1. Bob Marley Week: you heard that right, an entire week of celebrations. The residents of Jamaica take time to celebrate the life of reggae musician Bob Marley, during February. 
  2. Portland Jerk Festival: food, music and some more food. This jerk festival is exactly what you think it is, an all round jerk. Jerk chicken, jerk pork, jerk sausages, the list goes on relying on the different “jerk “food you can find during this festival. This festival is held in June in the Port Antonio resort area. Did we mention that there is also a fun village for your kids to join in on the fun?
  3. Reggae Sumfest: this is precisely as the name suggests, an epic summer festival all about reggae, the beloved genre of Jamaica. The excitement bubbles early on in July, with a Friday beach party and blazing on with nights of different performances, you are sure to have the time of your life.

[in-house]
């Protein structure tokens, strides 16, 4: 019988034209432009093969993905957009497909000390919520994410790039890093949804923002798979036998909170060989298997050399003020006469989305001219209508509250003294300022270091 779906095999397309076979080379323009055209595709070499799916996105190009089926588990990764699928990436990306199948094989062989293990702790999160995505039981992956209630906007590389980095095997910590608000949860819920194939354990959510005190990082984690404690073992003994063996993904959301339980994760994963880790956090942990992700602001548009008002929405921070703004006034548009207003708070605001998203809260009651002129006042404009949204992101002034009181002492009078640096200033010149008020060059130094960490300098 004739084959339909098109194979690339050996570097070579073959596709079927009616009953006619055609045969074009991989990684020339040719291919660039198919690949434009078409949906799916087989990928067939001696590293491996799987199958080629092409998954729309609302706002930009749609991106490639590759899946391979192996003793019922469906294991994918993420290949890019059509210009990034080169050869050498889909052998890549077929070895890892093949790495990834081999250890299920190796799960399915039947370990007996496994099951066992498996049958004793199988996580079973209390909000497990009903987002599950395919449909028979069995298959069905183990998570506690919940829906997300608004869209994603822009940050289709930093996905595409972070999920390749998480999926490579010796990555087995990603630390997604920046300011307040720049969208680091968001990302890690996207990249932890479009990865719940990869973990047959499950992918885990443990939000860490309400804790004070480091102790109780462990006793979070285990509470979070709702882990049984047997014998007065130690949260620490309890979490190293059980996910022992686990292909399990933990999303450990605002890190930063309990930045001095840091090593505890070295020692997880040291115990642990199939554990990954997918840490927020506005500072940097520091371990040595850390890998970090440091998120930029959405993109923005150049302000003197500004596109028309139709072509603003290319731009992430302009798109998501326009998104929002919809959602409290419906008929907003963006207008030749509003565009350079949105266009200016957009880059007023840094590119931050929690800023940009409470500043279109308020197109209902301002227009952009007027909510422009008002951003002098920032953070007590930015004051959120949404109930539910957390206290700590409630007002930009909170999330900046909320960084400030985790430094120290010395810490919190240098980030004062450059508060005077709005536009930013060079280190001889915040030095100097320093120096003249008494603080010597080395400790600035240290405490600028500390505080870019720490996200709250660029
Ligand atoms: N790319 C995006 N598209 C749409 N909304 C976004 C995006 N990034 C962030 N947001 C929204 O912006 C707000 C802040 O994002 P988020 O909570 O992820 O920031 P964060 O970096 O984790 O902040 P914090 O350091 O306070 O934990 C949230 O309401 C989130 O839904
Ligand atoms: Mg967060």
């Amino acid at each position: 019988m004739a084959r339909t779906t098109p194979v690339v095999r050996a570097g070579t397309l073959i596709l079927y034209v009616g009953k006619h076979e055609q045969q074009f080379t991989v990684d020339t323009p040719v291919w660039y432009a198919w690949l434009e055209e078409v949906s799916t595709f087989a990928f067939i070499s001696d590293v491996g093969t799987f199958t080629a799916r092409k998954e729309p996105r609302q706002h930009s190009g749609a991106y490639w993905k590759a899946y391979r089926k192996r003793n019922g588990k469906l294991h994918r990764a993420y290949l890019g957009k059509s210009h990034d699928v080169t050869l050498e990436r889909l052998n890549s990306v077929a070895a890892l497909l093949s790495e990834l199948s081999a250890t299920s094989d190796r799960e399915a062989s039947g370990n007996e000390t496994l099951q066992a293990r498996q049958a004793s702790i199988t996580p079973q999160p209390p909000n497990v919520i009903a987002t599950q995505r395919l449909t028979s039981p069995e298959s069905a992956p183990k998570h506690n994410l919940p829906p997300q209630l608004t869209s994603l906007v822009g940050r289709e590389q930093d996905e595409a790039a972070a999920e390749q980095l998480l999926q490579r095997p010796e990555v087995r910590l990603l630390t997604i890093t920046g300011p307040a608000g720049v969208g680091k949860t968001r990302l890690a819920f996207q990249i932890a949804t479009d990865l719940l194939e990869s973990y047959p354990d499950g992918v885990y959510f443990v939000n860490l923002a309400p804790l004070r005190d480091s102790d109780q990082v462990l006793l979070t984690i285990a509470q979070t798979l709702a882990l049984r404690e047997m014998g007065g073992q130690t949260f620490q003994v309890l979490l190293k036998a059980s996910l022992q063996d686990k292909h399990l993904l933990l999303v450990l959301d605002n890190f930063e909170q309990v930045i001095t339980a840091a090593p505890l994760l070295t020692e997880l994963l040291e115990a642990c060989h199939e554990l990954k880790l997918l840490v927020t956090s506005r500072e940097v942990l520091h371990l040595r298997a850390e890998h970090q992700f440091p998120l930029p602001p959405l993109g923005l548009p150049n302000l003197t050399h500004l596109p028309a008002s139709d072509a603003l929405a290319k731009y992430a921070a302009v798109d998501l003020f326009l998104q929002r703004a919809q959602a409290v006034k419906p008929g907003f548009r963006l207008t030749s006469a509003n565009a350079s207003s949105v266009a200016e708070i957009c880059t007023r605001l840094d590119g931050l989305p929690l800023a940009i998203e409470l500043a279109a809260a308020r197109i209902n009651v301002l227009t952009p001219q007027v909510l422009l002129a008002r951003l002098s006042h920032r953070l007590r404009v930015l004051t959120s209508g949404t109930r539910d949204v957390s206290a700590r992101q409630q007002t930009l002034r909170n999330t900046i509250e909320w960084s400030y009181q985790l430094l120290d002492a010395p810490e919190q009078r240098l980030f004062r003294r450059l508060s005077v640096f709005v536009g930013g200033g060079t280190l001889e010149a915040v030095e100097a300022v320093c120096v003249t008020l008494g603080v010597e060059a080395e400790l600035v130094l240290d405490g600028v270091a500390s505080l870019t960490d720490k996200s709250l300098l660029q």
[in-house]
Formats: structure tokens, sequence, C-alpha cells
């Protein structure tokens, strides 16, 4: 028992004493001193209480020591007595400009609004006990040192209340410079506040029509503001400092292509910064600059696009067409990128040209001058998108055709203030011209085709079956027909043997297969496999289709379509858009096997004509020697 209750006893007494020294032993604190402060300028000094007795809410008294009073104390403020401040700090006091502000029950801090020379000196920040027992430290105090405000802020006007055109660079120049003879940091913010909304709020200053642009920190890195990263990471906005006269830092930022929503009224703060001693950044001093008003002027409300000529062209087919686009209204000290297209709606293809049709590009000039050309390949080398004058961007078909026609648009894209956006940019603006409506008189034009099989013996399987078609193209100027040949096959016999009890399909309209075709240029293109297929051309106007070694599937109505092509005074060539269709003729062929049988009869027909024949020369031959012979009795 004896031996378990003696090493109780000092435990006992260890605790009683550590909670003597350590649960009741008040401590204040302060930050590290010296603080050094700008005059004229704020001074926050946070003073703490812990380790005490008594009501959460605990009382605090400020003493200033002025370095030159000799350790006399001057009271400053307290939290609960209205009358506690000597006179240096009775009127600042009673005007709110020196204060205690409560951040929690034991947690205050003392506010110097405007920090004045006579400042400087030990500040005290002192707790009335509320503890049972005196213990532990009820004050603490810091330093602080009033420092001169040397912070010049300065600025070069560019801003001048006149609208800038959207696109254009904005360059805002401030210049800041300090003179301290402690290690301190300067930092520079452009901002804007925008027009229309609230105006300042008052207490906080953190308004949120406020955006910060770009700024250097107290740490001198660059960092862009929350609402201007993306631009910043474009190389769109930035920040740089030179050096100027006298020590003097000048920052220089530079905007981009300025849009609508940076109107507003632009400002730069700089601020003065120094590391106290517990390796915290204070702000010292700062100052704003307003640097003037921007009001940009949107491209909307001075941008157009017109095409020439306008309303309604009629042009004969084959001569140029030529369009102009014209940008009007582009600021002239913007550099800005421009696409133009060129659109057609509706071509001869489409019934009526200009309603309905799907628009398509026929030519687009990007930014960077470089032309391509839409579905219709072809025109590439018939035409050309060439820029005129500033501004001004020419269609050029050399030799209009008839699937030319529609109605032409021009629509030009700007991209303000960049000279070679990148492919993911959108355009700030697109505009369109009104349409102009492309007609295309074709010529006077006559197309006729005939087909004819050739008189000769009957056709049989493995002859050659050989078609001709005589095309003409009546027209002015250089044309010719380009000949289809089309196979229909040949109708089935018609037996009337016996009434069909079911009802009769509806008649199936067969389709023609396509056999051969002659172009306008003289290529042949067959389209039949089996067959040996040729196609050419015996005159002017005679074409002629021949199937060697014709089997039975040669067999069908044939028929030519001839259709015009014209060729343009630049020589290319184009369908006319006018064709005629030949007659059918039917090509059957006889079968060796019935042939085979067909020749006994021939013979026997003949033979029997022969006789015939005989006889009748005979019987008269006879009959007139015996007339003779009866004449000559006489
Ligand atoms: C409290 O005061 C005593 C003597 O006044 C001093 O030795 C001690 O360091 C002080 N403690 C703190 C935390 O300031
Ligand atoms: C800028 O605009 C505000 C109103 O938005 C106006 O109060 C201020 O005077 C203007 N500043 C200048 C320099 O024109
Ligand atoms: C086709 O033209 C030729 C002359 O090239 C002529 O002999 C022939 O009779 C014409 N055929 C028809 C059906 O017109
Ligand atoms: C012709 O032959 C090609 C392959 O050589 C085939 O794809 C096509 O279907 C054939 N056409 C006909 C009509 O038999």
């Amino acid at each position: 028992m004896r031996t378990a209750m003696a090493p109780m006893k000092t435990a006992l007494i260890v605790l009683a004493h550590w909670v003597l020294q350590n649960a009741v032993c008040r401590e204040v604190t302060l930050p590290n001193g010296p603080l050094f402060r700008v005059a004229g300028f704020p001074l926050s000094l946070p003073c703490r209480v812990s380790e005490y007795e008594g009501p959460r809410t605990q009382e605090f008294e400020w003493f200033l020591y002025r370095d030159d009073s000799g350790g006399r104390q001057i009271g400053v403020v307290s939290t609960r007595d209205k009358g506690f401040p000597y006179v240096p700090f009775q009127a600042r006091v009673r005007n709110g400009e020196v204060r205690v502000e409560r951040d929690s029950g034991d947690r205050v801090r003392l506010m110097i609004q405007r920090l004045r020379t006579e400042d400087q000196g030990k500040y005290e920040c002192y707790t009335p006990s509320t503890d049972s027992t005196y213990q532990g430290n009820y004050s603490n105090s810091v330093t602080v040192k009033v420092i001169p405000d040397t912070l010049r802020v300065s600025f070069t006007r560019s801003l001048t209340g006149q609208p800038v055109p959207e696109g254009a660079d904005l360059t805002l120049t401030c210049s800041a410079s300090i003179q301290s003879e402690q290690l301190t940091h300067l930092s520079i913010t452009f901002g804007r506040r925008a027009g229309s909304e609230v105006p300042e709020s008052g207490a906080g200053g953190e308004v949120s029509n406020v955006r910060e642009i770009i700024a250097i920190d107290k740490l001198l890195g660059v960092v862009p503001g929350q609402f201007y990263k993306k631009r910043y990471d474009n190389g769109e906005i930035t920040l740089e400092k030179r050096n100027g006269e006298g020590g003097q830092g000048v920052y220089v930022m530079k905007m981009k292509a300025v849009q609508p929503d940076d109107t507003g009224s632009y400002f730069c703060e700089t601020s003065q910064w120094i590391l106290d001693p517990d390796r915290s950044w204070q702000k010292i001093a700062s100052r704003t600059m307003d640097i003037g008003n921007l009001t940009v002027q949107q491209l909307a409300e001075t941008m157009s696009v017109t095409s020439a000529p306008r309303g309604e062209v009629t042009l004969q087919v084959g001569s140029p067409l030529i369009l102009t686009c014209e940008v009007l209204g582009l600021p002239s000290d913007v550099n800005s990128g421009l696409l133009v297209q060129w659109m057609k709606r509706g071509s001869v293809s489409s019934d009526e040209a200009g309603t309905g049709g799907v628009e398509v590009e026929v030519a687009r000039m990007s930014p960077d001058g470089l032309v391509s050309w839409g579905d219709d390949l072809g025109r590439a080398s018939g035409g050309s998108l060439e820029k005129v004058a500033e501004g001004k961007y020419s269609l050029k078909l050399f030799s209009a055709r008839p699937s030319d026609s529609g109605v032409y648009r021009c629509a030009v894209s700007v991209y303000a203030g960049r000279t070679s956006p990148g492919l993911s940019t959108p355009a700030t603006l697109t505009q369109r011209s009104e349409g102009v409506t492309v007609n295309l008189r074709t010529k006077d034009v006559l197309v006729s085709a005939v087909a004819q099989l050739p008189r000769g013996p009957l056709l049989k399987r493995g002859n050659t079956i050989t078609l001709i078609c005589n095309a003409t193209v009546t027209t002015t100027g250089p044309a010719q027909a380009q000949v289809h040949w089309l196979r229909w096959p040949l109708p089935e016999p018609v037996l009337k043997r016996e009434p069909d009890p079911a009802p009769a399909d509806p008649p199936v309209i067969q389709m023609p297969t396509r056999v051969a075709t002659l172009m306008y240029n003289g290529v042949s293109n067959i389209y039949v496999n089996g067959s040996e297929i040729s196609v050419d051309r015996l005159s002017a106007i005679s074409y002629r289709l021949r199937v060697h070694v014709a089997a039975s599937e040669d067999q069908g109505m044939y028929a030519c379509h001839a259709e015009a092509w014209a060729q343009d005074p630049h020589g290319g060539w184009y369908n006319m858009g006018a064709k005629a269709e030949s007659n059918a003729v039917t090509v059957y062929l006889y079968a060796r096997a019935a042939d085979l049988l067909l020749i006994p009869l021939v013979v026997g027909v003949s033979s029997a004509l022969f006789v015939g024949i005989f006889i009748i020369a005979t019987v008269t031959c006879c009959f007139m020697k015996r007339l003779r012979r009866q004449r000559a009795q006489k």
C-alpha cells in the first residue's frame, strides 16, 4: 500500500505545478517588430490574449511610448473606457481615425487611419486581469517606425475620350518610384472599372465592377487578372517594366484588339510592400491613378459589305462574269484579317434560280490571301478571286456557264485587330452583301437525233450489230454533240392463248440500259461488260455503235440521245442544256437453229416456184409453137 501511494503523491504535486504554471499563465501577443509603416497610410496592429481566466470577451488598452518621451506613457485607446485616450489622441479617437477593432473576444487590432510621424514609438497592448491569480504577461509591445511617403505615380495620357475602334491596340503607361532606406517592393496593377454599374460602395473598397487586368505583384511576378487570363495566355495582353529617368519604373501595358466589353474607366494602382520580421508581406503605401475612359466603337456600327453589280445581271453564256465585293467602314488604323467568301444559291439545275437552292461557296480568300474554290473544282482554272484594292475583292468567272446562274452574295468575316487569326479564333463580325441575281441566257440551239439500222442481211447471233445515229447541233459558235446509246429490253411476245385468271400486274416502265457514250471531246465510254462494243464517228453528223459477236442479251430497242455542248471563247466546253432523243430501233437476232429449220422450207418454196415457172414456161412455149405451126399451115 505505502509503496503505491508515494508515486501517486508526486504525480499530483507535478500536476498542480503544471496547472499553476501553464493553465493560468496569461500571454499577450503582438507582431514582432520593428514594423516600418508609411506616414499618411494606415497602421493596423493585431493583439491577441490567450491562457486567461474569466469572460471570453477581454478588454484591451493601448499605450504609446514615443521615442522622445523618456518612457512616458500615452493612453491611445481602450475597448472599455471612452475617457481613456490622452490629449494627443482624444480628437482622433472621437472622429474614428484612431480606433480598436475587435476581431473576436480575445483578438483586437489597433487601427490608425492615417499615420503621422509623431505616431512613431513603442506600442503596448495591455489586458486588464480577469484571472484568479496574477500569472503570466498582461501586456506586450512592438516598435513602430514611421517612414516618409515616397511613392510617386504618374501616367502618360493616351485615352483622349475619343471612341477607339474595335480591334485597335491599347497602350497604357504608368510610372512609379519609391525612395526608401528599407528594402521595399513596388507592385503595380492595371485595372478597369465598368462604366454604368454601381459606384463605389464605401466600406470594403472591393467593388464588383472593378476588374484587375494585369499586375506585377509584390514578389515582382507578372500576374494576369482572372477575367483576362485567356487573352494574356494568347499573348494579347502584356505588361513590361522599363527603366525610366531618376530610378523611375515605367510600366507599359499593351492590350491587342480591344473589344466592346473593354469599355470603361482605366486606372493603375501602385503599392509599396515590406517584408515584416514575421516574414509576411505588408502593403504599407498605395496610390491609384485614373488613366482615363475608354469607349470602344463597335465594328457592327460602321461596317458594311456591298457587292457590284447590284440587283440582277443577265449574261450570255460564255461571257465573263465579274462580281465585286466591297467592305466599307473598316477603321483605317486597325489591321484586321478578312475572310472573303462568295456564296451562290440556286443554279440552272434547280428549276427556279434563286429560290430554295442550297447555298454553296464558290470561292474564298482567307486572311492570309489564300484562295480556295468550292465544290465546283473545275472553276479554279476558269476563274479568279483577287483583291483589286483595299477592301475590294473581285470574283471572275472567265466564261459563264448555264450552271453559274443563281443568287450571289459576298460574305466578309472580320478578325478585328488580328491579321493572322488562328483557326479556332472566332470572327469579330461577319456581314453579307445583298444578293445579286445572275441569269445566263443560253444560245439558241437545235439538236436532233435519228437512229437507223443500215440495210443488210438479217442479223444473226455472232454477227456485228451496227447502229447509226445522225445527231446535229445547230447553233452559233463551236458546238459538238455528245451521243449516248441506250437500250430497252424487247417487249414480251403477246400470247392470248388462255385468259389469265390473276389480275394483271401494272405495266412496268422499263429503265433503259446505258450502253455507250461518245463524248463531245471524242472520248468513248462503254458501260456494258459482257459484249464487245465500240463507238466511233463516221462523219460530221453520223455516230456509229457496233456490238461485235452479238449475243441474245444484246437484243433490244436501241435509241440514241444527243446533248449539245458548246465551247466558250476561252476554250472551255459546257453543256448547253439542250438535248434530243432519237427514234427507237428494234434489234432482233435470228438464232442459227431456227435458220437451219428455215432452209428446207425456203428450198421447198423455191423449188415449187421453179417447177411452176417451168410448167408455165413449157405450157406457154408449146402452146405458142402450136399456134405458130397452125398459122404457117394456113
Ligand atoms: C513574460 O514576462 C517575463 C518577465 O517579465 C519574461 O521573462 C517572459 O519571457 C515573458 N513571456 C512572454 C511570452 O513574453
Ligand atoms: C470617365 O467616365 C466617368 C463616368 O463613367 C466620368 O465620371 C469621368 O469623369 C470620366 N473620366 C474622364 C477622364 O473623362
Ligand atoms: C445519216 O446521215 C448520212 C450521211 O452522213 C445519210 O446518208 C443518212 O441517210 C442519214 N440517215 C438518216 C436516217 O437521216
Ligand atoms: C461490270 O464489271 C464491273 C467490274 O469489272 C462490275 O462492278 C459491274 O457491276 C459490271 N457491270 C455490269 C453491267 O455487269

Lime & Dine:

Ackee and salt fish—sautéed lightly together, with peppers, onions, and spices—is Jamaica's national dish. It's usually referred to as a breakfast food, but it'll honestly work anytime of day. Some folks eat ackee and codfish alongside rice and peas, or with boiled green bananas, or just on plain white rice.



Jamaica has a number of beaches but only 50 are public beaches free for you to visit. And just as beautiful beaches beckoning your feet to come on. Here you will find a list of our favorite Jamaican beaches:

  1. Pellew Island Beach in Port Antonio
  2. Low Cay Beach in Ochos Rios
  3. Aqua Sol Beach in Montego Bay
  4. Fort Clarence Beach in Kingston
  5. Puerto Seco Beach in Discovery Bay
  6. Burwood Beach in Falmouth


Water Activities: